Afghan President Hamid Karzai has signed the country's new constitution into law, paving the way for the first free elections in more than two decades.
President Karzai signed a government decree formally adopting Afghanistan's newly drafted constitution into law. The document provides for a moderate Islamic republic lead by a president, slated to be elected later this year.
The new government outlined in the constitution will replace Mr. Karzai's transitional administration, installed after the fall of the hard-line religious Taleban regime in 2001.
The transitional government drafted the new constitution last year. A grand council of Afghan leaders elected from across the country, along with a small contingent of members appointed by Mr. Karzai, then amended and approved the document earlier this month.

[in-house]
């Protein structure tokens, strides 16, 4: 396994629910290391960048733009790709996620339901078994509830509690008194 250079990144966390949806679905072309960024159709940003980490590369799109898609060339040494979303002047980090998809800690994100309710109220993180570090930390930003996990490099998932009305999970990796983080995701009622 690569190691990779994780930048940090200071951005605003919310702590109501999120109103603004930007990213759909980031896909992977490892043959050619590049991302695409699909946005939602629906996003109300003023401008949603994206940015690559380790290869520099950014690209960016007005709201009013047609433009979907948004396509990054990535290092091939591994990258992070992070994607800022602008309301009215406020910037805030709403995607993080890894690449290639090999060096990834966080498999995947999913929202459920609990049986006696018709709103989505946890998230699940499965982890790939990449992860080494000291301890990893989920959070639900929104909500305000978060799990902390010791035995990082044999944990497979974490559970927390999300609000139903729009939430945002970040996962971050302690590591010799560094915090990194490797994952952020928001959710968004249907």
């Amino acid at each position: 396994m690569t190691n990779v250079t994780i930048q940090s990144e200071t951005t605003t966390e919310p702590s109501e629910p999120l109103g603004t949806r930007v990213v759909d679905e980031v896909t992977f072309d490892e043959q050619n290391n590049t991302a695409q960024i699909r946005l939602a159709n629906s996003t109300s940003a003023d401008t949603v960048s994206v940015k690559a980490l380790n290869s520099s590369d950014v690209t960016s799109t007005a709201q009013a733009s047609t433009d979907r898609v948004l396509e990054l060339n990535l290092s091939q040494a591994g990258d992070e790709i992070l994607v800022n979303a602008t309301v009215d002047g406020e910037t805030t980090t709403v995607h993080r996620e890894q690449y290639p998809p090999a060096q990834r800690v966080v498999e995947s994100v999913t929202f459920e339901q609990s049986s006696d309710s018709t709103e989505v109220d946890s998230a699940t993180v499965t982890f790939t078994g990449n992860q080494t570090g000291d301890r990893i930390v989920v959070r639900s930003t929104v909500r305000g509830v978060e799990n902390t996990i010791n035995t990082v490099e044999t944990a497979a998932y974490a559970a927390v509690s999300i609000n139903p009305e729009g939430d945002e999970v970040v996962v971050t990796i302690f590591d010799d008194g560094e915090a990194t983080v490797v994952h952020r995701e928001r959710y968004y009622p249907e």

The Afghan government and United Nations are registering people for elections, tentatively scheduled for this June.
While more than half a million of the country's estimated 10 million prospective voters have been registered, work has been hampered by an anti-government insurgency led by Taleban remnants.
In his decree, Mr. Karzai who plans to run for re-election, praised the constitution as a means to reunite the country after years of civil war.
Afghan and foreign officials attended the signing ceremony in a show of support for the new constitution, with participants including former Afghan king Zahir Shah and U.S. Ambassador to Afghanistan Zalmay Khalilzad.